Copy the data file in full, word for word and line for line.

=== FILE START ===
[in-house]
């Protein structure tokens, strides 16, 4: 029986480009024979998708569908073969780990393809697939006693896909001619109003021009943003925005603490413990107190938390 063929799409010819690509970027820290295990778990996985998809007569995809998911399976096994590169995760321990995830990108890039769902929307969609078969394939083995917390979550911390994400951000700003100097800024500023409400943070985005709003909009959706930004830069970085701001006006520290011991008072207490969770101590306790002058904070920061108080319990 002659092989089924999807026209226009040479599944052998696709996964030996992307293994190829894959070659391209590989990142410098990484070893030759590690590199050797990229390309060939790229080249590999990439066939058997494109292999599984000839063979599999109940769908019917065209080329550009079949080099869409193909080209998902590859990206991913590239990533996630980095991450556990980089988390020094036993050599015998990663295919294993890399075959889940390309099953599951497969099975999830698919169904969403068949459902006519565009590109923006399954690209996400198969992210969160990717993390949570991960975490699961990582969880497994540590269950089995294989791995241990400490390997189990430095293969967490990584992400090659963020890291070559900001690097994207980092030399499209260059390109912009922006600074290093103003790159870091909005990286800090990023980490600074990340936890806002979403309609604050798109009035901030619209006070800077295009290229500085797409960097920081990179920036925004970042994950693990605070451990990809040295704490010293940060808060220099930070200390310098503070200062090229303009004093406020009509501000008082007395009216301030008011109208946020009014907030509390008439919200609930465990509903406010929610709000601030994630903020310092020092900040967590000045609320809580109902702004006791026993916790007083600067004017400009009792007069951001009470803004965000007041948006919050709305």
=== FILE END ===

[in-house]
């Protein structure tokens, strides 16, 4: 029986480009024979998708569908073969780990393809697939006693896909001619109003021009943003925005603490413990107190938390 063929799409010819690509970027820290295990778990996985998809007569995809998911399976096994590169995760321990995830990108890039769902929307969609078969394939083995917390979550911390994400951000700003100097800024500023409400943070985005709003909009959706930004830069970085701001006006520290011991008072207490969770101590306790002058904070920061108080319990 002659092989089924999807026209226009040479599944052998696709996964030996992307293994190829894959070659391209590989990142410098990484070893030759590690590199050797990229390309060939790229080249590999990439066939058997494109292999599984000839063979599999109940769908019917065209080329550009079949080099869409193909080209998902590859990206991913590239990533996630980095991450556990980089988390020094036993050599015998990663295919294993890399075959889940390309099953599951497969099975999830698919169904969403068949459902006519565009590109923006399954690209996400198969992210969160990717993390949570991960975490699961990582969880497994540590269950089995294989791995241990400490390997189990430095293969967490990584992400090659963020890291070559900001690097994207980092030399499209260059390109912009922006600074290093103003790159870091909005990286800090990023980490600074990340936890806002979403309609604050798109009035901030619209006070800077295009290229500085797409960097920081990179920036925004970042994950693990605070451990990809040295704490010293940060808060220099930070200390310098503070200062090229303009004093406020009509501000008082007395009216301030008011109208946020009014907030509390008439919200609930465990509903406010929610709000601030994630903020310092020092900040967590000045609320809580109902702004006791026993916790007083600067004017400009009792007069951001009470803004965000007041948006919050709305």